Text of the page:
Bosnia and Herzegovina ratified two major Council of Europe treaties

Strasbourg 18/09/2020
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Bosnia and Herzegovina transmitted the instruments of ratification of the Council of Europe Convention on the counterfeiting of medical products and similar crimes involving threats to public health (CETS No.211), also known as the MEDICRIME Convention, and the Protocol No. 15 amending the Convention for the Protection of Human Rights and Fundamental Freedoms (CETS No.213).

The MEDICRIME Convention will enter into force in respect of Bosnia and Herzegovina on 1 January 2021. There is no entry into force of Protocol No. 15 at this stage.

The MEDICRIME Convention is the first international criminal law instrument to oblige States Parties to criminalise the manufacturing of counterfeit medical products; supplying, offering to supply and trafficking in counterfeit medical products; the falsification of documents; the unauthorised manufacturing or supplying of medicinal products and the placing on the market of medical devices which do not comply with conformity requirements.

The Convention provides a framework for national and international co-operation across the different sectors of the public administration, measures for coordination at national level, preventive measures for use by public and private sectors and protection of victims and witnesses. Furthermore, it foresees the establishment of a monitoring body to oversee the implementation of the Convention by the States Parties.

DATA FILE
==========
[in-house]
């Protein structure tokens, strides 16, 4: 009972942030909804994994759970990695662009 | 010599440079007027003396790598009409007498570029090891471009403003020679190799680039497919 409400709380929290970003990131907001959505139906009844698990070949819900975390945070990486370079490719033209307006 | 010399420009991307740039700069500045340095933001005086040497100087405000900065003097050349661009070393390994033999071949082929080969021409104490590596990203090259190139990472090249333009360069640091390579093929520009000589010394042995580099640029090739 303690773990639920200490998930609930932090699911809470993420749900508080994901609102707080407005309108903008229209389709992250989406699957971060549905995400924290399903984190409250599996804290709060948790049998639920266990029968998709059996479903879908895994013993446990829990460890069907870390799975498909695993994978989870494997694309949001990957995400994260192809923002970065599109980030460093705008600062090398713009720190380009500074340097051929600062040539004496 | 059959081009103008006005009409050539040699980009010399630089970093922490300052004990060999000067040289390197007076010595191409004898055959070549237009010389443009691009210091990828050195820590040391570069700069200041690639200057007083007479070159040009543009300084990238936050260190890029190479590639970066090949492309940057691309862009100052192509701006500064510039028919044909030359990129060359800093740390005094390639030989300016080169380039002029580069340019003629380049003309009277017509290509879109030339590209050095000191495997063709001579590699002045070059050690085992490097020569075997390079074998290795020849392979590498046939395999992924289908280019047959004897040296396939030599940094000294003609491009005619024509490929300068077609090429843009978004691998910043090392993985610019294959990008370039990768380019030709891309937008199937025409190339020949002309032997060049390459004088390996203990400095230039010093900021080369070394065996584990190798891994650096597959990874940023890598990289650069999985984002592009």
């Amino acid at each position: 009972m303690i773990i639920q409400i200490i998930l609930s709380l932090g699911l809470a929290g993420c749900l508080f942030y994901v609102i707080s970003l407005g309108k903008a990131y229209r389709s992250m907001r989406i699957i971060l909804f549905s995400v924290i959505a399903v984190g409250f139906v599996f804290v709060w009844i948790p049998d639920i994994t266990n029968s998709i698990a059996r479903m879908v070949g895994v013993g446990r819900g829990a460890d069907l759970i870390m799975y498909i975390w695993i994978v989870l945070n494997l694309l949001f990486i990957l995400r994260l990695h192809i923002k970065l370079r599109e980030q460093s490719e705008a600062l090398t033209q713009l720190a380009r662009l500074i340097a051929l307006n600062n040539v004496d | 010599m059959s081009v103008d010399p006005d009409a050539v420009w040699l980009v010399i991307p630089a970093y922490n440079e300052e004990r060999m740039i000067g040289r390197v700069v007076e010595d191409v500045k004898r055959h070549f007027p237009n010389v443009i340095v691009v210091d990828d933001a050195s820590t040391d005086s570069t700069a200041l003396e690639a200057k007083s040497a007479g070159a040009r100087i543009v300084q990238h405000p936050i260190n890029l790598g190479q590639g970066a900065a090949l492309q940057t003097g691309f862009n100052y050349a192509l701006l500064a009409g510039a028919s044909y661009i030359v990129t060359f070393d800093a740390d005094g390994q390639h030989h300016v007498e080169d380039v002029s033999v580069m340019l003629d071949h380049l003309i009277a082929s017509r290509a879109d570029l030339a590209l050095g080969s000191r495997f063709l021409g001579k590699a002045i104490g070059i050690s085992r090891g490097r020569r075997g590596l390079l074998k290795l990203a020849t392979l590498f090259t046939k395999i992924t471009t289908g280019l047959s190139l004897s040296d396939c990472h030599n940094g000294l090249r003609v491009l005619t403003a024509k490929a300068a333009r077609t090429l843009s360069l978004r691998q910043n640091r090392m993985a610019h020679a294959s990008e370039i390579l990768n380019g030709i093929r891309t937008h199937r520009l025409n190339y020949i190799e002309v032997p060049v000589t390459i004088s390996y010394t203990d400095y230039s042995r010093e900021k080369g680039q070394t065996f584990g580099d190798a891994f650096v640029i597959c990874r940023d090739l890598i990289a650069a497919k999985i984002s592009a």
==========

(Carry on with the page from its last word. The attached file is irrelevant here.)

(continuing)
Protocol No. 15 amending the Convention for the Protection of Human Rights and Fundamental Freedoms, makes the following changes to the Convention:

  • Adding a reference to the principle of subsidiarity and the doctrine of the margin of appreciation to the Preamble of the Convention;
  • Shortening from six to four months the time limit within which an application must be made to the Court;
  • Amending the ‘significant disadvantage’ admissibility criterion to remove the second safeguard preventing rejection of an application that has not been duly considered by a domestic tribunal;
  • Removing the right of the parties to a case to object to relinquishment of jurisdiction over it by a Chamber in favour of the Grand Chamber;
  • Replacing the upper age limit for judges by a requirement that candidates for the post of judge be less than 65 years of age at the date by which the list of candidates has been requested by the Parliamentary Assembly.


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